Political uncertainty should continue to fall as Austrians and Japanese head to the polls.
Entering 2017, most everyone figured the global election circus would be over by now, as September's German election was the last major contest on the docket. But politicians had other ideas, as Austria and Japan decided to get in on the fun. First Austria called a snap election after its centrist coalition government collapsed in May. Japanese PM Shinzo Abe followed suit last month in a bid to strengthen his hand. While both perhaps stir uncertainty in the short term, neither should upend this year of falling political uncertainty. Rather, they give investors a couple more opportunities to gain clarity and shift focus to the world's strong economic fundamentals.
Austria: The Adventures of Wunderwuzzi
The center-right People's Party (OVP) leads polls ahead of Sunday's contest, followed by the far-right Freedom Party (FPO) and center-left Social Democratic Party (SPO) in third, teeing up the prospect of the OVP's 31-year-old hot shot leader, Sebastian Kurz (aka Wunderwuzzi), becoming the next prime minister. But as with most continental European elections, no party is likely to win an outright majority, forcing the eventual winner to cobble together a coalition.
While the SPO and OVP partnered in the last government, this time, there are rumblings of a coalition between OVP and FPO, whose presidential candidate, euroskeptic Norbert Hofer, narrowly lost last year's election. Between Hofer's notoriety and FPO's past consideration of a referendum on EU membership, the possible coalition has some on edge. But perhaps sensing a shift in political winds, FPO softened its view and is now committed to EU membership. And with pro-EU OVP as FPO's only realistic coalition partner, the potential for euroskeptic leadership has declined. Moreover, current polls may not reflect the final vote-as the US Presidential election and Brexit vote showed last year.
Whatever the outcome, coalition governments generally mean gridlock, and just knowing the outcome should help investors move on, much as they did after the Dutch and French elections earlier this year. Already, it's notable how much Austrian euroskepticism has fizzled, similar to much of the rest of continental Europe. What a big difference a year has made.
Japan: Abe-San and the Lipstick Ninja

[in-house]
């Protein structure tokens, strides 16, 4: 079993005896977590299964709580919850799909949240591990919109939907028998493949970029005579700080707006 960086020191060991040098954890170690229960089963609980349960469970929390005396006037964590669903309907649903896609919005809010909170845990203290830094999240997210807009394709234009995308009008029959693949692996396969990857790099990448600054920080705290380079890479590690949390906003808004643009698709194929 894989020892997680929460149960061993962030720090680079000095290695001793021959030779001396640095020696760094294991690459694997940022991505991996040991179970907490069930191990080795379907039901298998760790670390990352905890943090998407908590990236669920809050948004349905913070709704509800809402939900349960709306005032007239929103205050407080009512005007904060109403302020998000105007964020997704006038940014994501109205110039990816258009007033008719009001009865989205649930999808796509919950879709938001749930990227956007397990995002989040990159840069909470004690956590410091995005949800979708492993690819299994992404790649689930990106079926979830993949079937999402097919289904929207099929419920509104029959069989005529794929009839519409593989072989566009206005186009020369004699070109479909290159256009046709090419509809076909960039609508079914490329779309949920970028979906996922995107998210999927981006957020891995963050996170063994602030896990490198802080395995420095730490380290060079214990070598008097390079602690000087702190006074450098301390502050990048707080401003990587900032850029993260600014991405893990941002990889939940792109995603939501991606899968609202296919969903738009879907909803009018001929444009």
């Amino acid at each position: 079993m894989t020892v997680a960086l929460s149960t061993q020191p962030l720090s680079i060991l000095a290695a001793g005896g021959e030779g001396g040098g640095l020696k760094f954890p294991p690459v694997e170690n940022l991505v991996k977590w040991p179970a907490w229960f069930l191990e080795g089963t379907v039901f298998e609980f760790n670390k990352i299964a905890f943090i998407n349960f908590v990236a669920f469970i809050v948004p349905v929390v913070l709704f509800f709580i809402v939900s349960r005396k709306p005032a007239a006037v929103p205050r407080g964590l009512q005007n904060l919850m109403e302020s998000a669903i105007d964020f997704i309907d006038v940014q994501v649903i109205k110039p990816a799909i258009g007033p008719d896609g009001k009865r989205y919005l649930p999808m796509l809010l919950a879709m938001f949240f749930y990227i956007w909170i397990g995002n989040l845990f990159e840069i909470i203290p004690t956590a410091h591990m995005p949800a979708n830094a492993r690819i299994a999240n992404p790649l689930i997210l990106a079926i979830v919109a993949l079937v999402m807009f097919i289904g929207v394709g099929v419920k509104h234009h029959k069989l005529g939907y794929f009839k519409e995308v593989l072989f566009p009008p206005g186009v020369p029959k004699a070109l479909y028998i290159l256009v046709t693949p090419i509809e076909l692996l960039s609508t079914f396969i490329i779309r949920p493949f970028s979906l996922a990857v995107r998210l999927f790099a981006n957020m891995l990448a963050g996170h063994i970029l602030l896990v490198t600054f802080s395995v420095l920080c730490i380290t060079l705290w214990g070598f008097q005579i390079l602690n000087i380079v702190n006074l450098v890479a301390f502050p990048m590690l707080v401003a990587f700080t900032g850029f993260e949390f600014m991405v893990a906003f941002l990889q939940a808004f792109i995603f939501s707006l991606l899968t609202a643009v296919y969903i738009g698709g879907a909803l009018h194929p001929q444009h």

In what amounts to a political gambit for Abe, Japanese voters head to the polls one week later. Officially, it is a referendum on his plans for the proceeds of 2019's scheduled sales tax hike. Parliament initially passed the increase as a deficit reduction measure, but Abe has since changed his tune and wants to use the proceeds to fund education and child care. Abe says voters should approve such a large shift from an original mandate, hence the election. But the timing also seems a bit, well, convenient. His approval ratings were plagued by scandals early in the year, but they have rebounded lately as tensions flared with North Korea and the people rallied around his strong stance.
While his party-the Liberal Democratic Party (LDP)-leads in the polls, political winds can shift quickly. Just ask UK PM Theresa May, who called a snap vote when her numbers were up earlier this year. She expected to increase her majority only to find her party losing seats in parliament and having to form a minority government. This is Abe's third election this go-round,[i]but it is the first where he faces a credible opposition: the newly formed Party of Hope, which burst onto the scene with its founder Yuriko Koike (formerly one of the celebrated "Lipstick Ninjas" in Abe's cabinet) being elected mayor of Tokyo. The new party merged with the floundering Democratic Party of Japan (DPJ), traditionally the LDP's primary opposition. While Koike has decided not to run, the Party of Hope is polling second, and a large share of the country's many undecided voters could take a last minute turn toward them in order to check the LDP's power. That may not be enough to steal the LDP/Komeito coalition's majority, but it could dent hopes for them to retain enough seats to pass a constitutional amendment.
Whether or not LDP and Komeito emerge with two-thirds of the seats-or Party of Hope pulls off a ginormous upset-the pace of reforms seems unlikely to change. Even with his coalition's current supermajority, Abe has struggled to pass major reform. His government managed to cut corporate taxes, but that was low-hanging fruit. Labor markets and other deep-seated structural issues remain untouched. Even Abe's sales tax hike has been twice delayed. Originally planned to take effect in 2015, it now isn't set to take effect until October 2019. But at this point, investors long ago accepted Japan's lack of reform. Far from being a catalyst for change or Japanese outperformance, we view the election as just one more distraction for global markets to get past.
[i] Lest we forget, he served as PM back in 2006-2007, which is why we affectionately call him Japan's Grover Cleveland.
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